Glory Delayed for NASA, But What's Next?

Jeff KartClimate, Earth Observation, Original

photo of glory spacecraft before launch

The NASA launch of a Glory satellite to monitor climate change didn’t go as planned on Friday, and the satellite ended up somewhere in the South Pacific. This isn’t the first mishap for Glory or NASA, but the space agency plans to move forward.

photo of glory spacecraft before launch

The Taurus XL rocket in its launch configuration. Credit: NASA

Preliminary information suggests the unsuccessful launch into orbit was due to a failure in the Taurus XL rocket. The rocket underwent a redesign of its fairing separation system after a similar failure two years ago involving the Orbiting Carbon Observatory. That redesigned system had worked successfully in more recent launches. But not on Friday.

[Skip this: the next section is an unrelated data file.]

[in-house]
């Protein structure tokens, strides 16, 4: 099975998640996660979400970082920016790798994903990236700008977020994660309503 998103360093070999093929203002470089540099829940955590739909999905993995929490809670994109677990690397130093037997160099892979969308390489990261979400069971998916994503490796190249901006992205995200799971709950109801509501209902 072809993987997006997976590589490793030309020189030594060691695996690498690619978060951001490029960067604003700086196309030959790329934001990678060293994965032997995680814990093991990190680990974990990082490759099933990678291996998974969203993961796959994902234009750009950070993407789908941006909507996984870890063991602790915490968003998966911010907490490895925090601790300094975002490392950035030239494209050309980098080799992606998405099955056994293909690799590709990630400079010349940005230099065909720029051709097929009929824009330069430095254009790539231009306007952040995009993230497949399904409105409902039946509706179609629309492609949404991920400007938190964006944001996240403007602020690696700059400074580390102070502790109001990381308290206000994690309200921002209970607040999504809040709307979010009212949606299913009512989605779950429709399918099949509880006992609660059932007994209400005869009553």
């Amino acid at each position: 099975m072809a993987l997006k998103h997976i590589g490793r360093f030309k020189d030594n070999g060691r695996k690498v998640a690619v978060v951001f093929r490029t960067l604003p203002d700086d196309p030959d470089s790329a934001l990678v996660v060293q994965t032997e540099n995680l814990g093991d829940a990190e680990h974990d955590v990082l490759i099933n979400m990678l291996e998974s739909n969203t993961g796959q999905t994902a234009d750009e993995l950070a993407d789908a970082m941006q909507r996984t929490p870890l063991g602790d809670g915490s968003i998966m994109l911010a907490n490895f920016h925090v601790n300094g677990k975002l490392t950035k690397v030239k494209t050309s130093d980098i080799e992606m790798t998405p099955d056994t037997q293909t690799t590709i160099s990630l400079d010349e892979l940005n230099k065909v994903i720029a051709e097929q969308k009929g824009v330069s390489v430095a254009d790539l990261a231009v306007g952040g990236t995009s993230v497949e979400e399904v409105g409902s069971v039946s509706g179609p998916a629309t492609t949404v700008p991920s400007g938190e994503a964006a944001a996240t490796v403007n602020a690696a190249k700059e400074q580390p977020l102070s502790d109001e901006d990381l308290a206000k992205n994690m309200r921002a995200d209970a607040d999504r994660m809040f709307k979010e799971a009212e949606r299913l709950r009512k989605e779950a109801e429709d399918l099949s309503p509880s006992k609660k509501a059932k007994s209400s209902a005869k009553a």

NASA has already created a Mishap Investigation Board to look further into the cause of the failure.
“This is a very sad day for the Goddard family, and for the Earth science community at large,” Rob Strain, Goddard Space Flight Center director, said in a statement.
He added, “We will get to the bottom of this and move forward with clarity.”
In a post on, NASA climate modeller Gavin Schmidt called Glory “one of the most important (and most delayed) satellite launches in ages.”
The post notes that we know a lot about climate change, but Glory would have put valuable equipment into orbit to help us distinguish between anthropogenic and natural aerosols.
“Working from space is hard, expensive and risky,” Gavin continued. “We cannot take it for granted, and yet we need that information more than ever.
The Glory project, covered previously by Earthzine, was intended to provide new details about the total solar energy entering our Earth’s atmosphere, and about aerosols that reflect and absorb the sun’s rays.
The next Taurus rocket launch is scheduled for 2013, but that may change now, according to NASA Earth Science Director Mike Freilich.
The loss of Glory will hamper efforts to project and model future climate change impacts, Freilich tells The Associated Press. Another NASA satellite that can look for aerosols isn’t due to launch until the end of the decade.